Susan B Robotic Surgery Repairs a Woman’s Dangerous Hernia

Susan was able to leave the hospital the day after surgery.

Susan Bombardier had just arrived home from a celebratory dinner for her husband’s birthday in February 2021 when waves of pain and vomiting brought her to her knees. The pain was so searing that the savory Italian meal she’d just enjoyed didn’t seem to be the culprit. But what was?

She and her husband, Richard, sought help at the Emergency Department at Community Medical Center (CMC). While Richard waited in a separate area due to pandemic safety precautions, doctors quickly performed imaging exams and other tests to determine why the 58-year-old Bayville resident’s pain was so intense.

As Susan lay in place for a CAT scan, she became aware of something strange: a huge lump underneath her navel. A former emergency medical technician, Susan thought this abnormality offered a clue to her diagnosis. Unknown to her, a sizable hernia—a gap in her abdominal wall—was dangerously squeezing a loop of intestine that had become trapped in the opening, blocking normal digestion.

“I was doubled over—and I’m someone who can get a filling in my teeth with no anesthesia because I have a high tolerance for pain,” says Susan. “But by the time I saw this giant, softball-sized lump, I just thought, ‘Get it out of there!’ I was in agony.”

Precise Treatment

Sergey Grachev, MD
Sergey Grachev, MD

Within minutes, Susan was whisked into the hospital’s operating suite. Speed was important: Any delay in treatment increased the risk of Susan’s strangled intestine losing all blood flow and requiring removal. She had mere moments to speak with CMC general surgeon Sergey Grachev, MD, before the surgery. He told her he planned to operate in a way that would solve the problem the least invasive way possible: robotically.

The robotic procedure would use advanced, precise equipment and require only a few tiny incisions, leading to less bleeding and pain, and a quicker recovery. Susan had undergone a traditional “open” surgery on her leg after a bad motorcycle accident in 2008 and wasn’t eager to have a similar experience. She was thrilled her trapped bowel and hernia could be repaired using a minimally invasive approach. Dr. Grachev suggested she might even go home the next day.

During the two-hour procedure, Dr. Grachev successfully untangled Susan’s intestine and returned it to its normal position. He then repaired the hole in her abdominal muscle with a piece of surgical mesh.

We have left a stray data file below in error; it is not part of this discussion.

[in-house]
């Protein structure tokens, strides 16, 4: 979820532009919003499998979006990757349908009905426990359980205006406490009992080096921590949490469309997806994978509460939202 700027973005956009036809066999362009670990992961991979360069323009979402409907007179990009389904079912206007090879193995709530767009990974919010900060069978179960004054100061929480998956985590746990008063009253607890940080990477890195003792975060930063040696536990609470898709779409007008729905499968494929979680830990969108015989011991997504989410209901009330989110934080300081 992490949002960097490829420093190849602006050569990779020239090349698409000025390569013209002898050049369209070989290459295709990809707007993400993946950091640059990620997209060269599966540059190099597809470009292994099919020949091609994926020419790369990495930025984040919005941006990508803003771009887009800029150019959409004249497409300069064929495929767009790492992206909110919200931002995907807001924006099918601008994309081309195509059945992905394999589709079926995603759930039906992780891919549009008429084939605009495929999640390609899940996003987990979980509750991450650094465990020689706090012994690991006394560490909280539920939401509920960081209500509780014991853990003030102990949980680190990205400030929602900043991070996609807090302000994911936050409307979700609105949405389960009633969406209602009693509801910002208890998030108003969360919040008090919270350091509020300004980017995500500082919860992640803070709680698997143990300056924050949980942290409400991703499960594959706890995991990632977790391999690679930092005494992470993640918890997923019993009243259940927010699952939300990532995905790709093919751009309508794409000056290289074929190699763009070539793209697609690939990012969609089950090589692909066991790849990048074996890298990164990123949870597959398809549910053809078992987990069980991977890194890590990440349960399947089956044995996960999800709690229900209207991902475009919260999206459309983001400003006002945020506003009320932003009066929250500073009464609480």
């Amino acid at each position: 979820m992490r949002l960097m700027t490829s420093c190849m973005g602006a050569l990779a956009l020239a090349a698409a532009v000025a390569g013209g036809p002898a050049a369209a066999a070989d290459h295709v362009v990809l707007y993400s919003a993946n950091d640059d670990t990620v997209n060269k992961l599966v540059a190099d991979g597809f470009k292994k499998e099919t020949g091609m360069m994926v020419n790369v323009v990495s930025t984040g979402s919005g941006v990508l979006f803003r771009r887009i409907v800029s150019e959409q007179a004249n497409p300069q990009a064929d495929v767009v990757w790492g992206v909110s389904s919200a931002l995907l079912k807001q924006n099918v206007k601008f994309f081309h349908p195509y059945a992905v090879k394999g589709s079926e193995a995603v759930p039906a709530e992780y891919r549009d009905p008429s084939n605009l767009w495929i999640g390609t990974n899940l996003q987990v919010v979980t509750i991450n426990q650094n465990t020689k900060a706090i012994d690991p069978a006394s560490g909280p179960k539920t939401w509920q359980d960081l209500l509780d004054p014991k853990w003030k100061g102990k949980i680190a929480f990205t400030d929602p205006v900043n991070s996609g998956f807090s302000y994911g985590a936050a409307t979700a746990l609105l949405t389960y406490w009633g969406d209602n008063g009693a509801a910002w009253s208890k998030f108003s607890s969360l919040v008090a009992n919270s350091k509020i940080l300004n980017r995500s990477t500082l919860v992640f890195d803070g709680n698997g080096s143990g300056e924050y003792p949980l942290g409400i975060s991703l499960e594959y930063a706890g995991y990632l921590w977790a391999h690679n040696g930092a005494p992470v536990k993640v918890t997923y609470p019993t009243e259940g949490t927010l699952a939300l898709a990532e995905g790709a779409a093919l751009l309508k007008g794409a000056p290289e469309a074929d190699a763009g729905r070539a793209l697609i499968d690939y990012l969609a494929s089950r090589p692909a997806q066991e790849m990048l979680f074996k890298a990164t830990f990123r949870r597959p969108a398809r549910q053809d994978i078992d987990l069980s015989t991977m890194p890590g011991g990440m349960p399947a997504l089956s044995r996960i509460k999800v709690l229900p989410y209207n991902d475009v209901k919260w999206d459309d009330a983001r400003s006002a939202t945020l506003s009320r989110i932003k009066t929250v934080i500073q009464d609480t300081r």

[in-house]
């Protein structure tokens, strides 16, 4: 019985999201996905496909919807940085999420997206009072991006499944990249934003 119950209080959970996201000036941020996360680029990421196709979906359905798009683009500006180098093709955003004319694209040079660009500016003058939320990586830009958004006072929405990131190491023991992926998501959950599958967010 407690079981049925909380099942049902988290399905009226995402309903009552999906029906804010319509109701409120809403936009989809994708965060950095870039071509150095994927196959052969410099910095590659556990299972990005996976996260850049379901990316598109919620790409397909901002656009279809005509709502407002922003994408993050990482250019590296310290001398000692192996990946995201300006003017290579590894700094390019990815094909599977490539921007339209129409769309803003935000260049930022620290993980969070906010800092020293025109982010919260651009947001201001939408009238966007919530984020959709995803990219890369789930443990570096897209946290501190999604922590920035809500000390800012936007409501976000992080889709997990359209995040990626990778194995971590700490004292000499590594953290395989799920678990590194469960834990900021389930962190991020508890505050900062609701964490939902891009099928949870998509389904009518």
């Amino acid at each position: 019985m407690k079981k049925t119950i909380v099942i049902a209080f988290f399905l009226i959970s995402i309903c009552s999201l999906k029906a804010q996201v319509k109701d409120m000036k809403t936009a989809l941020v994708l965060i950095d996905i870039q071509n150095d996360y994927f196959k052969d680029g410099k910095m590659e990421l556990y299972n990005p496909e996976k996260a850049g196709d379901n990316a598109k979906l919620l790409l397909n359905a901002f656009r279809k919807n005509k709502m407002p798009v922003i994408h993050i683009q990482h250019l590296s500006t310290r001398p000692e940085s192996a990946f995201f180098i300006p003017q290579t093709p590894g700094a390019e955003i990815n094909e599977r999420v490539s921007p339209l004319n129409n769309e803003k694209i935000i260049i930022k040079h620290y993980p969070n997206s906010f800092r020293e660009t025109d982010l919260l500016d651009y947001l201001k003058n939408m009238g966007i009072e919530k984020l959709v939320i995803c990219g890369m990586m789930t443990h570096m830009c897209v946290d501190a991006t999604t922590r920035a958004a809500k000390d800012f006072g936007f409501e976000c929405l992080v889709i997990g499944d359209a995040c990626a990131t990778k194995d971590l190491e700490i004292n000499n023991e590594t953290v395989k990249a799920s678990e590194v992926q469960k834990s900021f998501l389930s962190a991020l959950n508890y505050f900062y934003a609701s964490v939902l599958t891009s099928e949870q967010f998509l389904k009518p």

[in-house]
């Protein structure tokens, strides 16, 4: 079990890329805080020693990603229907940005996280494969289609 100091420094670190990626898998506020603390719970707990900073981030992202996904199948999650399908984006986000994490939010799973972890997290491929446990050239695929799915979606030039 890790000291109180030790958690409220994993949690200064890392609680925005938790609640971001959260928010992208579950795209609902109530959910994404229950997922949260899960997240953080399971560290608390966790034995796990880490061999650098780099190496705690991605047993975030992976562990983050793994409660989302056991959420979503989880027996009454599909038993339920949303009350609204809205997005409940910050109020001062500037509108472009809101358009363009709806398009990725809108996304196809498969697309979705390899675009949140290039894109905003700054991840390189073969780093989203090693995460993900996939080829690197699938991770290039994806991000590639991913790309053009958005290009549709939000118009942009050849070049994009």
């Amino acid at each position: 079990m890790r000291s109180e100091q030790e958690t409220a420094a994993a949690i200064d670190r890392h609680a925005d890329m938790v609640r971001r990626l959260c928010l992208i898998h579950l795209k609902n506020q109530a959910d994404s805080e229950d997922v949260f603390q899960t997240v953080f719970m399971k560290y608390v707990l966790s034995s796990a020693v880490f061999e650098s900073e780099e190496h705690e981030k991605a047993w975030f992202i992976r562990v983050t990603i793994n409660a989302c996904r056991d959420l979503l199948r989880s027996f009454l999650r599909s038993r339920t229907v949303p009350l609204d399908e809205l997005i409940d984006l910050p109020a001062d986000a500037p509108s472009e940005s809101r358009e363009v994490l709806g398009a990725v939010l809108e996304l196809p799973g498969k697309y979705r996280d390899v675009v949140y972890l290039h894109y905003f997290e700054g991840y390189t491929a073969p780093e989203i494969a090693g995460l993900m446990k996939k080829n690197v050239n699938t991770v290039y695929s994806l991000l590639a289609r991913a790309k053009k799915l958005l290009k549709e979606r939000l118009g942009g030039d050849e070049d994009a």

“In her case, we knew that robotic surgery would enhance our ability to repair the hernia,” Dr. Grachev says. “Recurrence of a hernia after robotic repair is less likely than after open surgery, which usually has a more prolonged recovery.”

Back to Normal

Dr. Grachev says using the robotic approach likely saved Susan’s delicate abdominal tissues from the cutting and manipulation often necessary in traditional open surgery. It also allowed the surgical mesh to be placed in an area not directly exposed to the bowel, reducing the risk of complications such as fluid collection or infection.

As Dr. Grachev had predicted, Susan was able to leave the hospital the day after surgery. Recovery made Susan even more grateful she’d had a minimally invasive robotic procedure. Even with no complications, the center-belly location of Susan’s four small incisions, one of which drained excess fluids, felt tender for a period of time but likely would have been painful longer with a traditional operation.

It was a happy day three months after surgery when Susan was able to get back on her Suzuki motorcycle and take a long ride. She’s hiking again, hasn’t required post-recovery monitoring and feels fortunate she sought care at a hospital with minimally invasive robotic surgery capabilities that could resolve her gastrointestinal problem quickly. “I’m feeling back to normal now,” she says.

The Many Uses of Robotic Surgery

Robotic surgery isn’t done by a robot but by a surgeon who controls the equipment’s movement. The robot offers greater visualization and flexibility than is possible with traditional surgery. Community Medical Center (CMC) has achieved accreditation as a Center of Excellence in Robotic Surgery by Surgical Review Corporation, which also has accredited surgeon Sergey Grachev, MD, as a Surgeon of Excellence in Robotic Surgery since 2018. Dr. Grachev uses proven and innovative surgical techniques and develops a treatment plan specific to each patient. CMC offers robotic surgery as an option for gallbladder surgery, general surgery and colon removal, as well as a variety of conditions.

  • OB/GYN: Robotic hysterectomy (uterus removal), myomectomy (fibroid removal) and endometriosis surgeries reduce blood loss in women who may already suffer from fatigue and other problems due to excessive menstrual bleeding. The technique also shortens hospital stays and helps patients get back to work quicker.
  • Urology: Robotic surgery can be particularly beneficial in procedures such as radical prostatectomy (removal of the prostate gland) and total or partial nephrectomy (kidney removal) that involve sensitive areas of the body. Robotic prostate removal can enhance nerve-sparing techniques that help men retain sexual and urinary function after surgery.
  • Colorectal: Diseased sections of the large intestine or rectum can sometimes be removed robotically, minimizing the interruption of normal digestion and enabling patients to return to a regular diet more quickly after surgery.
  • Thoracic: In the chest area, robotic surgery has many potential uses, including removing diseased lung or esophagus tissue or tackling certain heart conditions. With smaller incisions, patients can return home more quickly and comfortably.

Learn more about robotic surgery at Community Medical Center.